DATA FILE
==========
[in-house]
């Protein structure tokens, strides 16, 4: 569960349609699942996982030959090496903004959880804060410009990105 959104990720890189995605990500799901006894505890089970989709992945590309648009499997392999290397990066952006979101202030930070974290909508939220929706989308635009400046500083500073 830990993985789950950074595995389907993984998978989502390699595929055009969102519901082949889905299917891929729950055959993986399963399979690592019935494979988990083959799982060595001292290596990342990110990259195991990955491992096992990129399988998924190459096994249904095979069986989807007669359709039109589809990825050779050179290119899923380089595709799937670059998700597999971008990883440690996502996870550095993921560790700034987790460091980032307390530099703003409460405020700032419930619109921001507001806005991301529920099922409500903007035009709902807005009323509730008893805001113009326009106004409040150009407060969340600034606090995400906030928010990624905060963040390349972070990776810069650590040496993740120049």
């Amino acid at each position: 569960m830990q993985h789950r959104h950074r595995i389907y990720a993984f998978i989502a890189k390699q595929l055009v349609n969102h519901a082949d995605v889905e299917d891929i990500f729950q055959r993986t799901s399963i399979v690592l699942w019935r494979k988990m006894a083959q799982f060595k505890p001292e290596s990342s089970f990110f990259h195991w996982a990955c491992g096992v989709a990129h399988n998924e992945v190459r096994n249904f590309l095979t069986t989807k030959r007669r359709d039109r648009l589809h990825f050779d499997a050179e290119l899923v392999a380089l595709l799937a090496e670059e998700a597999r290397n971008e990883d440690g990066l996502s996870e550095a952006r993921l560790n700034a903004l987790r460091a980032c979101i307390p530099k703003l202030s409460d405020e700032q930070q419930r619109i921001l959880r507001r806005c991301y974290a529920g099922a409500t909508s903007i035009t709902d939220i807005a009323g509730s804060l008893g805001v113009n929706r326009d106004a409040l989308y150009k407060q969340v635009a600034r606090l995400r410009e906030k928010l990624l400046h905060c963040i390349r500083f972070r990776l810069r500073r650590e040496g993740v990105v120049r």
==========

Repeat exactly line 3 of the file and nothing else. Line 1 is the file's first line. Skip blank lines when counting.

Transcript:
């Amino acid at each position: 569960m830990q993985h789950r959104h950074r595995i389907y990720a993984f998978i989502a890189k390699q595929l055009v349609n969102h519901a082949d995605v889905e299917d891929i990500f729950q055959r993986t799901s399963i399979v690592l699942w019935r494979k988990m006894a083959q799982f060595k505890p001292e290596s990342s089970f990110f990259h195991w996982a990955c491992g096992v989709a990129h399988n998924e992945v190459r096994n249904f590309l095979t069986t989807k030959r007669r359709d039109r648009l589809h990825f050779d499997a050179e290119l899923v392999a380089l595709l799937a090496e670059e998700a597999r290397n971008e990883d440690g990066l996502s996870e550095a952006r993921l560790n700034a903004l987790r460091a980032c979101i307390p530099k703003l202030s409460d405020e700032q930070q419930r619109i921001l959880r507001r806005c991301y974290a529920g099922a409500t909508s903007i035009t709902d939220i807005a009323g509730s804060l008893g805001v113009n929706r326009d106004a409040l989308y150009k407060q969340v635009a600034r606090l995400r410009e906030k928010l990624l400046h905060c963040i390349r500083f972070r990776l810069r500073r650590e040496g993740v990105v120049r």